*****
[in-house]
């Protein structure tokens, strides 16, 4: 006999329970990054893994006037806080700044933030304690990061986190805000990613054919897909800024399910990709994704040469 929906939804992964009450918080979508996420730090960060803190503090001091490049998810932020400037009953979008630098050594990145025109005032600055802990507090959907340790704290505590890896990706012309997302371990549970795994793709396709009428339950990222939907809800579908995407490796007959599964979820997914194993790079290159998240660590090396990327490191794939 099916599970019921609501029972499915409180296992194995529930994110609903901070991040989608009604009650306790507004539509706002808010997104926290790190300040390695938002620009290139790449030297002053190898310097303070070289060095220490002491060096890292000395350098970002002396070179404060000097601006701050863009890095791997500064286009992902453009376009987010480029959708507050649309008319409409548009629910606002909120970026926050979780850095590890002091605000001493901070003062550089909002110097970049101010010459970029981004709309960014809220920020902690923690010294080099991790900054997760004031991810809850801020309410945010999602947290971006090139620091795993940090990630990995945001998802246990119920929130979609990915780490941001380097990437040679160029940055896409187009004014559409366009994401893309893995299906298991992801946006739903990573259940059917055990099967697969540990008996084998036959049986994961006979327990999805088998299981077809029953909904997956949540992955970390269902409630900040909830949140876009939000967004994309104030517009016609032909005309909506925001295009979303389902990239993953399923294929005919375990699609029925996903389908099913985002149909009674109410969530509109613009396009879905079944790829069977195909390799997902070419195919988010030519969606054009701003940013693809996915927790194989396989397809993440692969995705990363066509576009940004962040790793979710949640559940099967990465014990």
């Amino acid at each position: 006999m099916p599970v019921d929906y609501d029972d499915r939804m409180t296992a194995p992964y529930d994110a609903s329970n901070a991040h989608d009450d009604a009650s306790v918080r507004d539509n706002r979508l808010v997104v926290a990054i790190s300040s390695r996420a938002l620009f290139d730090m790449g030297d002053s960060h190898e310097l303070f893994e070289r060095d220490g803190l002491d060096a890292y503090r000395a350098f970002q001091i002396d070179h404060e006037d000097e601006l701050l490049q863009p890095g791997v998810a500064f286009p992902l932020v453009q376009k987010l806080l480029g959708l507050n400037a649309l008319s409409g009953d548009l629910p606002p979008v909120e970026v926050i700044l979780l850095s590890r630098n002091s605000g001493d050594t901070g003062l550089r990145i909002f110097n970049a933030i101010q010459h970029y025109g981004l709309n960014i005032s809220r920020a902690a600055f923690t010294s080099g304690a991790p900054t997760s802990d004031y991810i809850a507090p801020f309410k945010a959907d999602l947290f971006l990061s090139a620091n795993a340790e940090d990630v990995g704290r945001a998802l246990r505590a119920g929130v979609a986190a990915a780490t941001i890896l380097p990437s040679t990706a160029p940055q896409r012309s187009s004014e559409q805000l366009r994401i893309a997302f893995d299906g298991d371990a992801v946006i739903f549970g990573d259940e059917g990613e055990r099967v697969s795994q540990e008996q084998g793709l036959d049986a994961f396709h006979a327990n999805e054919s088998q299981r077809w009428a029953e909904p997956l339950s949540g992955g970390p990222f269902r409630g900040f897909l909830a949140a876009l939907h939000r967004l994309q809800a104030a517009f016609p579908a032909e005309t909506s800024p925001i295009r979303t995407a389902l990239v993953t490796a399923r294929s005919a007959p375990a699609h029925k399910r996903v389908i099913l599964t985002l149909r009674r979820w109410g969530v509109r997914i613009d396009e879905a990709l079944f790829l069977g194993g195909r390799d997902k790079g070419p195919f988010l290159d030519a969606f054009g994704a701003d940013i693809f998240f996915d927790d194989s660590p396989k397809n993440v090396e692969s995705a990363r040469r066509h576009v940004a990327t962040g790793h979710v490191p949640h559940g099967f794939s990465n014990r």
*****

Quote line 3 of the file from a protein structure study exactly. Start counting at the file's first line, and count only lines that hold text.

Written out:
């Amino acid at each position: 006999m099916p599970v019921d929906y609501d029972d499915r939804m409180t296992a194995p992964y529930d994110a609903s329970n901070a991040h989608d009450d009604a009650s306790v918080r507004d539509n706002r979508l808010v997104v926290a990054i790190s300040s390695r996420a938002l620009f290139d730090m790449g030297d002053s960060h190898e310097l303070f893994e070289r060095d220490g803190l002491d060096a890292y503090r000395a350098f970002q001091i002396d070179h404060e006037d000097e601006l701050l490049q863009p890095g791997v998810a500064f286009p992902l932020v453009q376009k987010l806080l480029g959708l507050n400037a649309l008319s409409g009953d548009l629910p606002p979008v909120e970026v926050i700044l979780l850095s590890r630098n002091s605000g001493d050594t901070g003062l550089r990145i909002f110097n970049a933030i101010q010459h970029y025109g981004l709309n960014i005032s809220r920020a902690a600055f923690t010294s080099g304690a991790p900054t997760s802990d004031y991810i809850a507090p801020f309410k945010a959907d999602l947290f971006l990061s090139a620091n795993a340790e940090d990630v990995g704290r945001a998802l246990r505590a119920g929130v979609a986190a990915a780490t941001i890896l380097p990437s040679t990706a160029p940055q896409r012309s187009s004014e559409q805000l366009r994401i893309a997302f893995d299906g298991d371990a992801v946006i739903f549970g990573d259940e059917g990613e055990r099967v697969s795994q540990e008996q084998g793709l036959d049986a994961f396709h006979a327990n999805e054919s088998q299981r077809w009428a029953e909904p997956l339950s949540g992955g970390p990222f269902r409630g900040f897909l909830a949140a876009l939907h939000r967004l994309q809800a104030a517009f016609p579908a032909e005309t909506s800024p925001i295009r979303t995407a389902l990239v993953t490796a399923r294929s005919a007959p375990a699609h029925k399910r996903v389908i099913l599964t985002l149909r009674r979820w109410g969530v509109r997914i613009d396009e879905a990709l079944f790829l069977g194993g195909r390799d997902k790079g070419p195919f988010l290159d030519a969606f054009g994704a701003d940013i693809f998240f996915d927790d194989s660590p396989k397809n993440v090396e692969s995705a990363r040469r066509h576009v940004a990327t962040g790793h979710v490191p949640h559940g099967f794939s990465n014990r």